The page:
Think visually: preparing graphics for your marketing efforts

A picture says a thousand words, the old saw goes. And this truism can make or break your marketing efforts, be it web design or paper brochures.

In my decades-long adventure as a writer and editor, it always seemed to me graphics were the biggest hangup in meeting deadlines and getting a project finished. Little has changed over the years. Oh, the designers can meet the deadline, as can the copywriters (*looks at wristwatch*). But getting that blasted artwork – the graphics or photos or videos – that’s hard. I’ve watched entire projects grind to a halt when a client cannot or will not take the time to obtain the art needed to make their entire marketing piece truly shine.

So, what to do? Before you launch on your next marketing piece or add to your webpage, think about how you can use graphics to enhance your message. And then get those graphics ready before you need them. Before the project even starts. Here’s a few tips:

  • Take photos of your offices, workshops & equipment. Try to take them without people in them, then with the staff working. Be sure the lighting is good. If you have a slick office, great. If you office is old with wood paneling, try to go for a “cozy” look with blurred out flowers in the foreground and the office in focus in the background or whatever conveys the mood.
  • If you sell smaller products, take the time to set up one-day photo shoot. Obtain a background drape (grey or white is good) and place the product under plenty of light. Take 5-10 photos from a variety of angles. Try to take a shot of every project you have. Or hire a product photographer to do it right.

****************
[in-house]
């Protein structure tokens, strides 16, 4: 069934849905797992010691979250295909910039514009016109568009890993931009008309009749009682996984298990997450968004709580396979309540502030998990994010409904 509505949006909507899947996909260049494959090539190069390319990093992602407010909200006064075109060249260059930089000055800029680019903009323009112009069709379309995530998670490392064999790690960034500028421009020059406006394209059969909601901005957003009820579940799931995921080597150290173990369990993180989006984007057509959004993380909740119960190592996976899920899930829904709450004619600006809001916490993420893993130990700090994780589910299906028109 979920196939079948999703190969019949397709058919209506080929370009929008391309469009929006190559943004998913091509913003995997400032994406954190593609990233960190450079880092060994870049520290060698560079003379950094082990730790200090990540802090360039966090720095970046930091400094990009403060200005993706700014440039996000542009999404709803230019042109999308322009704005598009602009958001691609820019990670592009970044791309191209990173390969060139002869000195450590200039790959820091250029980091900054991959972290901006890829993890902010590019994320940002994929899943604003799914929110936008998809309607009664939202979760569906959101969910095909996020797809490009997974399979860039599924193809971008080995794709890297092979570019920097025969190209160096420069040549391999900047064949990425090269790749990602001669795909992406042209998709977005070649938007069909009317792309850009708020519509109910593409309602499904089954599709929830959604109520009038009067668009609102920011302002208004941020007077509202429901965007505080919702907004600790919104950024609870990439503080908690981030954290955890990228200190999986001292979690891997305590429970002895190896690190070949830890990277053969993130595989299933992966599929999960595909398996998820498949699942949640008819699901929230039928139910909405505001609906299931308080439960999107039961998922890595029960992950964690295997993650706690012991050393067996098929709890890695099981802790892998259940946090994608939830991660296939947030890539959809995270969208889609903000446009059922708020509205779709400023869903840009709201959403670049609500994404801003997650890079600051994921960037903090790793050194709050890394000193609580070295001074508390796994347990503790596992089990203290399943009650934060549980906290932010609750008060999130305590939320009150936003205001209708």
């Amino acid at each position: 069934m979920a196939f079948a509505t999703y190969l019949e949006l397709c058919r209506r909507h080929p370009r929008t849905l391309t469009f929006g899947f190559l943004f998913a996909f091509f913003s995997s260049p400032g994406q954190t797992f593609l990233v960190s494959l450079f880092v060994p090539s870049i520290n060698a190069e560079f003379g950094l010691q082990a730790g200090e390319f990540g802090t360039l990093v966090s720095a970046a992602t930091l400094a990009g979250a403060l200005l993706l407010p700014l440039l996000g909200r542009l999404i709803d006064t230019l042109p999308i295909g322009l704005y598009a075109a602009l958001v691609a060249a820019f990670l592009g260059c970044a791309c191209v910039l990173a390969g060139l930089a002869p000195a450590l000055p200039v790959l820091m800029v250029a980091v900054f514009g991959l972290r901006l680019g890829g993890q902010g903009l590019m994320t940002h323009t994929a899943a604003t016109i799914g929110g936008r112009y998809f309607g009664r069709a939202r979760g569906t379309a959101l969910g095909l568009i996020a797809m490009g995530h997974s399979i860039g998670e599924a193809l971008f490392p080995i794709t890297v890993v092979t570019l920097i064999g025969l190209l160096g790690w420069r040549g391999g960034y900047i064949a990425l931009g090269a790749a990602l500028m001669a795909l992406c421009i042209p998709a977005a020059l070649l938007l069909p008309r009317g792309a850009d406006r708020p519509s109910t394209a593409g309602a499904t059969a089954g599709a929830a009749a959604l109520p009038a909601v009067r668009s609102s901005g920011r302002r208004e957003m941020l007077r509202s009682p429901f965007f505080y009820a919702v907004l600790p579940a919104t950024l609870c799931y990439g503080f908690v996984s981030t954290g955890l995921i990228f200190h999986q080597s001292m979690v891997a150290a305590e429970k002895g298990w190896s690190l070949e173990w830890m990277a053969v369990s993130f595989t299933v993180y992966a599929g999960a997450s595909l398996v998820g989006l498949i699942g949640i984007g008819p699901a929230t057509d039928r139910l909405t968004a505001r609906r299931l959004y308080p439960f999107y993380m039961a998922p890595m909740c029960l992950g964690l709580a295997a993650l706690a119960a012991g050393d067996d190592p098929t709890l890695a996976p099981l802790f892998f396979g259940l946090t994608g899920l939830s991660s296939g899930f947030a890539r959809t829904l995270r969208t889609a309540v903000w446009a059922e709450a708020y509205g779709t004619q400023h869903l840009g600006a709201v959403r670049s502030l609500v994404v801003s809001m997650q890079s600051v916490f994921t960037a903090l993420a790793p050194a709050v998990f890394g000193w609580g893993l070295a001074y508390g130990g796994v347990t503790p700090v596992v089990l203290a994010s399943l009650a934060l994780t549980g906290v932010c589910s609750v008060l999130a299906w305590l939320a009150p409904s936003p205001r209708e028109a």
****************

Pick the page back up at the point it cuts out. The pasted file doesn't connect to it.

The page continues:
• Do you sell software? Use screenshot tools and take shots while the software is processing real-world examples. You can later have your graphic artist add callouts and highlights and other technical wizardry.
  • Employee pics. Yes, it’s like pulling teeth (especially if you work in a dental office). No, your employees don’t have a choice. On the other hand, you don’t have to line them up in a “firing squad” position. You know, those pictures of someone against a wall from waist up, with a fixed smile on their face. Take a pic of them at their workstation or on their machine, let them look relaxed or interested or animated.
  • Field work? Get a staff member to do a ride-along and take photos as your team works. It doesn’t have to be studio quality. Just ask them to keep in mind the lighting, distance (don’t take photos from a mile away – get close and get the action!), and the busyness of the scene.
  • Keep everything you shoot as a raw file (i.e. full size in native format) in one place, with easily-labeled digital folders. If you really want to save money with your marketing company, have the photos saved as both a 300 resolution TIFF or PNG and 72 resolution JPEG (for websites). Then you simply file transfer the whole selection to your marketing provider. (You’ll be surprised how much time and money this saves).